In the financial world, the policies you endorsed illustrate that you embrace this “theoretical” truth.  I recall your first hundred days in the Oval Office.  Much to the benefit of business buds, who supported your rise, you chose to initiate practices that filled your friends’ purses.  . . . and oh, yes, these very guidelines damaged the milieu.  Ooops.

  • Bush administration marks 100 days in office (04/29/01)
  • EPA drops objections to Florida rule that undermines Clean Water Act protections (04/26/01)
  • Gale Norton nominates William G. Myers III as solicitor for Department of the Interior (04/24/01)
  • Yellowstone snowmobile ban goes into effect, but perhaps not for long (04/23/01)
  • Bush seeks to relax requirements of Endangered Species Act (04/09/01)
  • Bush administration delays hard-rock mining regulations that protect watersheds (03/21/01)
  • Bush withdraws new arsenic-in-drinking-water standard (03/20/01)
  • Bush appoints industry apologist as regulatory gatekeeper (03/06/01)
  • EPA upholds Clinton decision to clean up diesel pollution (02/28/01)
  • EPA delays, then upholds, new rule protecting wetlands (02/15/01)
  • White House announces regulatory freeze (01/20/01)

Indeed, you were a busy man Mister Bush, just as you have been today, and throughout your terms.  You entered the White House and released the latch on barn doors throughout the nation.  Domesticated animals, Americans, did not rush out, for they had long felt as though they were not in harm’s way.  Centuries of relative calm encouraged citizens, beasts of few burdens, to believe they were sheltered from storms.  However, once the portals were open, predators, or was it you Mister President, ran in.  

Marauders came though back gateways, side entries, windows, and slats in the ceiling.  Perhaps these too were but friends of the fellow we all know as George, you, Mister Bush.

Oh, Sir, you must know, corporations, intent on earnings, ignored the warnings of environmentalists.  Scientists could not be heard above the hum of oil drills.  The clang of change as it fell into deep pockets muffled the melodious mantra of the few concerned citizens.  This circumstances Mister Bush caused the globe to warm.  Now the water falls from the sky without end.  Levees poorly maintained or engineered break.

My Dad hopes his sump pump will not fail.  My sister prays that her home will remain on a hill.  My best friend fears for his roof.  A friend in Racine, Wisconsin I hope is well.  No one has been able to reach him.

Mister Bush, when you first arrived in Washington District of Columbia you changed the fabric of the land.  You did not steward the territory we each occupy.  Economic favors flourished as did environmental hazards.  The rich grew richer; the poor did not prosper.  Those who had wealth garnered dividends.  Those with few resources received less.  Now, we all suffer.

Wind and water does not discriminate.  Homes, bought and paid for wash away in a torrid tempest just as shacks do.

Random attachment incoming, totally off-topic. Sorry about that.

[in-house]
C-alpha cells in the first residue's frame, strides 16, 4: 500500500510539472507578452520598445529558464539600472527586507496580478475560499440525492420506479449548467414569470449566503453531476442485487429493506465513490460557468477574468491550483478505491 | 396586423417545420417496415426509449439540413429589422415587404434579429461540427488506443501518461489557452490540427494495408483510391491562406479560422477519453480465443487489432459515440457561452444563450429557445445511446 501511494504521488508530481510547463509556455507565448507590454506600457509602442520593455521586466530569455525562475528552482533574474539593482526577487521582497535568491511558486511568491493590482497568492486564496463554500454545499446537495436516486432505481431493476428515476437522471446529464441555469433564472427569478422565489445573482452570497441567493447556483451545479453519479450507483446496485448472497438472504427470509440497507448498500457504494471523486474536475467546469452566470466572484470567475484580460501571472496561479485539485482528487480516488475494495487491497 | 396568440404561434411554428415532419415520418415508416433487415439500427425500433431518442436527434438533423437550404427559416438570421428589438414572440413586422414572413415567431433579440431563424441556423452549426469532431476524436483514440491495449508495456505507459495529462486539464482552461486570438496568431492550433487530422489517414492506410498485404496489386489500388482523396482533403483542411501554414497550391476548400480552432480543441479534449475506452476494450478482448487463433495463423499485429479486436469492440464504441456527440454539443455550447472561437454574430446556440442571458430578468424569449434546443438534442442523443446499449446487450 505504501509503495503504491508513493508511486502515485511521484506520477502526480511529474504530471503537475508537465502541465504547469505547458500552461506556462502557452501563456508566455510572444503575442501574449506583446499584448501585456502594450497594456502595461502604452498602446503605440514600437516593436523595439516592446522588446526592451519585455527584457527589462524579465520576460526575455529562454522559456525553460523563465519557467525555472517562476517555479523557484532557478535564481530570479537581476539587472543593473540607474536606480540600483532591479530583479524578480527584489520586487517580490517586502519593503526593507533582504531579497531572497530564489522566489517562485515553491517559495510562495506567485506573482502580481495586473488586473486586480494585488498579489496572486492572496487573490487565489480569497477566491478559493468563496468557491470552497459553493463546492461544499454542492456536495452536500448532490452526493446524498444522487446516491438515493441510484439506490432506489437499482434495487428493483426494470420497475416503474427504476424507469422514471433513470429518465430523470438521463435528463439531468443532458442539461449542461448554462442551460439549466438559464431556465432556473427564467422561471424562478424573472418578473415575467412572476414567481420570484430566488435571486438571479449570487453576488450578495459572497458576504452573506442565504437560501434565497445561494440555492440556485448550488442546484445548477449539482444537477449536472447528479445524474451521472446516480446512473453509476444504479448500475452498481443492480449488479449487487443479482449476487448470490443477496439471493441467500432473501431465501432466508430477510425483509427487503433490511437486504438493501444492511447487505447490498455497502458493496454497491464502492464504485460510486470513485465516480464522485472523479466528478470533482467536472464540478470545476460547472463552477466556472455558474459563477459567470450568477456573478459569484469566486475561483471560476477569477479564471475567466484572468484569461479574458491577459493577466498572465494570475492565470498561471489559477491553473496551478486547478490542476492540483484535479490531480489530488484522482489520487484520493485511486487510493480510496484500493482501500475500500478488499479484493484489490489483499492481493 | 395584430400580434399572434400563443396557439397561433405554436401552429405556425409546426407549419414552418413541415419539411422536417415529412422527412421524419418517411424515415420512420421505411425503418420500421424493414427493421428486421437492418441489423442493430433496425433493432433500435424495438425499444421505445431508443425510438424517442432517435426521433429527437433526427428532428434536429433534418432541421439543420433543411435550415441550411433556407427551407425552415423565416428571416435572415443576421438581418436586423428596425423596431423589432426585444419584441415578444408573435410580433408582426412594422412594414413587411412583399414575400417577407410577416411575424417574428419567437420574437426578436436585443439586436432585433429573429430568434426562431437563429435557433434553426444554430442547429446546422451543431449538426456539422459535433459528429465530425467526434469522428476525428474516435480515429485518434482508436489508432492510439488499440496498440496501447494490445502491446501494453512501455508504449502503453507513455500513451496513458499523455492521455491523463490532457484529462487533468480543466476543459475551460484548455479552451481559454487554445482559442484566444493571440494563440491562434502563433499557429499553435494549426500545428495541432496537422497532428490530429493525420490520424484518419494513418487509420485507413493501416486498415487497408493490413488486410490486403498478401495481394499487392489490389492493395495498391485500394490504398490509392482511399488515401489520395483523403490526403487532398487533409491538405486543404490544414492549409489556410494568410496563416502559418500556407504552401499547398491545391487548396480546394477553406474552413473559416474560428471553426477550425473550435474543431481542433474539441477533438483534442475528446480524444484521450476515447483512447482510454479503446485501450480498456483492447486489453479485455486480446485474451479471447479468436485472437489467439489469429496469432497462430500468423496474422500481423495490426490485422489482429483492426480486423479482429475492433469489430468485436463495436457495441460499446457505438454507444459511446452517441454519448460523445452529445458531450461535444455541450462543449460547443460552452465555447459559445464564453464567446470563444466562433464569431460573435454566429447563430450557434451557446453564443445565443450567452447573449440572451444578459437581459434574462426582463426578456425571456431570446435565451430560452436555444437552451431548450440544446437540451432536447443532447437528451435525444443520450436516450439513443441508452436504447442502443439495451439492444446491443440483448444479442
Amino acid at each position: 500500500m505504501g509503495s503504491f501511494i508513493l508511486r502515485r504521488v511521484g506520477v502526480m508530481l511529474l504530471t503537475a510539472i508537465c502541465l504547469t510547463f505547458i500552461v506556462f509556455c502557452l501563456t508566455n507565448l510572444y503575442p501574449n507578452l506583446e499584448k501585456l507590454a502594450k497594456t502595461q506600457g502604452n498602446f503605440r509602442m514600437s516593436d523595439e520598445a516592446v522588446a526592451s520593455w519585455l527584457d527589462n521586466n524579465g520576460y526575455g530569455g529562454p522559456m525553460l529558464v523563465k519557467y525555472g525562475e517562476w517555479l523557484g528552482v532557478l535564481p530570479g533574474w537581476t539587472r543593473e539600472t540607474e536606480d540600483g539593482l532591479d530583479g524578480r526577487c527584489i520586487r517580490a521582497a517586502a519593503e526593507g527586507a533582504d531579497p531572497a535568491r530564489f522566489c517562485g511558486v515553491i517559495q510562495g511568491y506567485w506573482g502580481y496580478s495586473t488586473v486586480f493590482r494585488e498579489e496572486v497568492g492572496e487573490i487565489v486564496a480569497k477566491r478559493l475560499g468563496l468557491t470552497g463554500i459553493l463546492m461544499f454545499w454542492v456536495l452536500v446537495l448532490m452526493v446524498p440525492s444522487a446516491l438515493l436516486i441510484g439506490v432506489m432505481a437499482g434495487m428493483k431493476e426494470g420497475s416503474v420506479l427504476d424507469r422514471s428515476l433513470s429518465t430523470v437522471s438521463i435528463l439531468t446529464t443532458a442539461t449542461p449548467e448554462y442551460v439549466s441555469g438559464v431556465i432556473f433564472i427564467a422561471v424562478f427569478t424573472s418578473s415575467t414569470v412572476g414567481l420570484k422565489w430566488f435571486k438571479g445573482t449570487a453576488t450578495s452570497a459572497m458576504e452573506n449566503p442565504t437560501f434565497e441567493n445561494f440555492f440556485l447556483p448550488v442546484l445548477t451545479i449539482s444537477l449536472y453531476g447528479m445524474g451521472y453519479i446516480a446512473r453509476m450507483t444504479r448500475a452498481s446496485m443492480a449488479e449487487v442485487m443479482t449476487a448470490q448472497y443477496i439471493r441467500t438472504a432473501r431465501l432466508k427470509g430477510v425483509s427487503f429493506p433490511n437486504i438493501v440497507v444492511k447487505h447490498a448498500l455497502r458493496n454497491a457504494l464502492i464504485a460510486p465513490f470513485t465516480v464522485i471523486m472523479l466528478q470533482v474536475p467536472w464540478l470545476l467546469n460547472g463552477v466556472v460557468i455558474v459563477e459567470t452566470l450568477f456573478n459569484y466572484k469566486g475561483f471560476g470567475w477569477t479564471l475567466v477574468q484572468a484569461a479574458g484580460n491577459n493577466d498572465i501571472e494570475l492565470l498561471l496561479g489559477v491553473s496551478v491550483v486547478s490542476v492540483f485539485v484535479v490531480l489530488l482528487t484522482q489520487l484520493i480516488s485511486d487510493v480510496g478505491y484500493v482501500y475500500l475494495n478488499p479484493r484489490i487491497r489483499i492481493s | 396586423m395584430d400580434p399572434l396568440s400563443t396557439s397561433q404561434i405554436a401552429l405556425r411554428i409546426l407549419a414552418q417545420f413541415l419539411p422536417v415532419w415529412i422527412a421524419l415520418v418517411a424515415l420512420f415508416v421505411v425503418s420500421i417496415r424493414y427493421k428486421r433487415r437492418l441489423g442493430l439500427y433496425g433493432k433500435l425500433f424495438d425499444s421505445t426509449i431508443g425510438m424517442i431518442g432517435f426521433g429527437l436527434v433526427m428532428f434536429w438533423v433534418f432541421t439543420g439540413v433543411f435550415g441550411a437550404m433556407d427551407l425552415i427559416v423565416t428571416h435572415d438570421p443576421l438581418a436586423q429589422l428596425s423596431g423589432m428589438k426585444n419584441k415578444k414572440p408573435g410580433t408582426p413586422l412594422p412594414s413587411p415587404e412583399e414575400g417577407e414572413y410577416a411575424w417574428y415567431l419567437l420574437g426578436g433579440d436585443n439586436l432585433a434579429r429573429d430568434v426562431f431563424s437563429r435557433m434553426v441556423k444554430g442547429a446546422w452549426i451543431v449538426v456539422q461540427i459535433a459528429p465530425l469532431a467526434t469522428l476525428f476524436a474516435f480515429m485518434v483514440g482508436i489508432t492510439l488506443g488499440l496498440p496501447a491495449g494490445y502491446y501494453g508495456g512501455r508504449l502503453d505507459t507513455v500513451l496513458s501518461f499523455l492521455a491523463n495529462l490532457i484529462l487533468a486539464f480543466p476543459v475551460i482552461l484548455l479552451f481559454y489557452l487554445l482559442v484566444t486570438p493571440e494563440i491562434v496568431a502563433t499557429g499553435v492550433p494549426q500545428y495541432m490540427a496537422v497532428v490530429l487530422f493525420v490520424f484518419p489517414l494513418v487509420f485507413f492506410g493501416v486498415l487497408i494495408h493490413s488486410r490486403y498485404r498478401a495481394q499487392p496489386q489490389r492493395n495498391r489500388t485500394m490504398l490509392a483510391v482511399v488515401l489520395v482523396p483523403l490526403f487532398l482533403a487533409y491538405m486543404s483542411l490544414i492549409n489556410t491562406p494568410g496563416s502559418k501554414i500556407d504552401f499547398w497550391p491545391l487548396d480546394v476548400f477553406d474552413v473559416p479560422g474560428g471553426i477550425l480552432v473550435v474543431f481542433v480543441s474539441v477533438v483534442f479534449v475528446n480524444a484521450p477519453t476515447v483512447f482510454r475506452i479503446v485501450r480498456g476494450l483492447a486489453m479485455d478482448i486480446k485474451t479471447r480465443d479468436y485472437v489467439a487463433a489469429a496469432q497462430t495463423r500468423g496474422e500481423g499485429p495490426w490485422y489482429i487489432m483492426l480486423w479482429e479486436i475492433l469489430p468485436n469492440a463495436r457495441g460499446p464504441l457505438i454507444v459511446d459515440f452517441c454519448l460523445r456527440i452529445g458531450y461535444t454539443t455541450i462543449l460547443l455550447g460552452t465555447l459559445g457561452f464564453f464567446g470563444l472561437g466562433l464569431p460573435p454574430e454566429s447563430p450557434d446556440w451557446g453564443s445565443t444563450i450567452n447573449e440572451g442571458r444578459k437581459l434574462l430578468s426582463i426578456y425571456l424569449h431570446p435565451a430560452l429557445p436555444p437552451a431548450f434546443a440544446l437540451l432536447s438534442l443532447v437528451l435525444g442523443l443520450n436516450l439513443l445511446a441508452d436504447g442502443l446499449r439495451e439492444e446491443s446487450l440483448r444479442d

Oh my dear Mister Bush, you promised to be the Compassionate Conservative.  If only you had chosen to be the Consummate Conservationist.

Each day Mother Nature cries out.  She weeps and the terrain floods.  Her heart breaks, and tectonic plates move.  Cyclones are the swell of tears her eyes cannot hold.  Mother Earth pounds us with hail; she means no harm.  Her children, under the tutelage of an oil moneyed man are out of control.  She knows not what to do to get their attention.  She throws what she has at hand, and hopes, perhaps, her brood will stop the insanity.

Mister Bush, please I plead, do not pander, or patronize.  My Dad does not need cheaper fuel.  He is a patient man and willing to wait for alternatives that do not leave him soaked and sorrowful in the next five-hundred year flood, which may occur only a month from now.

My sister would be content, if she could tell he son with certainty, she will leave him a world better than the one she grew up in.  Sensitive as she is, my sibling hopes to bequeath her grandchildren with a glorious existence.  However, as you fly to her home with promises too late, and replete of a skewed reality, she fears a dependency on fossil fuels will never end.  

She too, just as Daddy, does not concern herself with what cannot be salvaged.  Each requests that we secure the future, clean the environment, and do not drill for more oil, offshore or anywhere.

Mister Bush, the time is now.  For as much as any American would wish to believe they are safe in their now dry homes, as long as we continue to rape the few resources we have left, as long as we waste, and want more and more “conveniences” no one will be secure.  

As you peruse the cities and crops destroyed by rains and runoff, you might realize climate change is evidence of what you sowed.  No promises will repair broken hearts.  No policies that allow for more petroleum usage will produce calm or clean seas.  We now reap the rewards of gluttony and gratification.  It is not a pretty picture.

Mister Bush, tomorrow does come.  Our actions today will be the cause.  The effects of your past performances are what you see today in Iowa, Wisconsin, Illinois, Missouri . . .  Let us no longer wash the back of a egocentric executive, at the expense of the environment.  Instead, kiss my sister, hug my Dad, and if you can find my friend, lost in the tragedy, please tell him I love him.

Resources, No More Oil . . .